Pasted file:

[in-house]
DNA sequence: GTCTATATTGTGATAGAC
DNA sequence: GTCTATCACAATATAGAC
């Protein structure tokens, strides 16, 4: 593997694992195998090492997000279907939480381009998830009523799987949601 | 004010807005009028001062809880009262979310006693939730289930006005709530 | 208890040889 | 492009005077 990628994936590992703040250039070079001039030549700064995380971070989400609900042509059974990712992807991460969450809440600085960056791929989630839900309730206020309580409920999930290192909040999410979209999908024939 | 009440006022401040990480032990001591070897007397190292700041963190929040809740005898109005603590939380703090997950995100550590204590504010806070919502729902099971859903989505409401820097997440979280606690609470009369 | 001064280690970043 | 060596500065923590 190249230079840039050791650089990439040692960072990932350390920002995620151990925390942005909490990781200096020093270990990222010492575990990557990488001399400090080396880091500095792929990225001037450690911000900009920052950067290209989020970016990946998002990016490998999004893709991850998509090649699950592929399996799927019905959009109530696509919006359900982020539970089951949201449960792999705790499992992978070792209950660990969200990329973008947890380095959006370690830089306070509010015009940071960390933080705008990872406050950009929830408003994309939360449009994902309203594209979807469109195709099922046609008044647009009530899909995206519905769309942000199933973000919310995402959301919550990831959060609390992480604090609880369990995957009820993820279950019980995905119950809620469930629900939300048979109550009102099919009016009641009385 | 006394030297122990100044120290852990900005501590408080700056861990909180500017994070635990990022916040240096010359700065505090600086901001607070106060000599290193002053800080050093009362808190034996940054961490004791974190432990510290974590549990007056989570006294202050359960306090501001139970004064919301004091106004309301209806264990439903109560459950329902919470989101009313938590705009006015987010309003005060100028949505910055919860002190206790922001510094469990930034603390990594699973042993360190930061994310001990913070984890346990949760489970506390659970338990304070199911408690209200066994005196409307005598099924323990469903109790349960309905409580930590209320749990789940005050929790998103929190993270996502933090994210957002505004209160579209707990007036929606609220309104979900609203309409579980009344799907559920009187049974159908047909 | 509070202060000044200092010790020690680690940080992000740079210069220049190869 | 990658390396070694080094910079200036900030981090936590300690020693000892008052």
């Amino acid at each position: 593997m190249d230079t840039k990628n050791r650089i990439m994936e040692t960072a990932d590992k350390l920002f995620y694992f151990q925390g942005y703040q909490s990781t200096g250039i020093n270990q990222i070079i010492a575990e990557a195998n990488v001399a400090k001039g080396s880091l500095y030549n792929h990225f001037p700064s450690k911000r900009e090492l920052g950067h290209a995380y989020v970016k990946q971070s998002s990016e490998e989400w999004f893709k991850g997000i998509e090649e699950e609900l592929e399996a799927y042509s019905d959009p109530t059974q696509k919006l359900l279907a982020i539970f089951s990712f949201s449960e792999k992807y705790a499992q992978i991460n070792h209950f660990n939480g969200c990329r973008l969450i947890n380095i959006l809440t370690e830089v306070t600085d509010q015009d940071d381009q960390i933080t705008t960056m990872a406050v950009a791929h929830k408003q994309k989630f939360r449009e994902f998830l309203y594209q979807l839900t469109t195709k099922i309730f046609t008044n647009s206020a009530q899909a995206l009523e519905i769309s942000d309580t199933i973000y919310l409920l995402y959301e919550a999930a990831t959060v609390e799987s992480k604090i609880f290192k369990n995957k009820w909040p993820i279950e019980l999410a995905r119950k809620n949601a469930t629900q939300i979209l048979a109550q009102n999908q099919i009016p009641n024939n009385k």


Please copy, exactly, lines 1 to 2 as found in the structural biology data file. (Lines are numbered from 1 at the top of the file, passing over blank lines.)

[in-house]
DNA sequence: GTCTATATTGTGATAGAC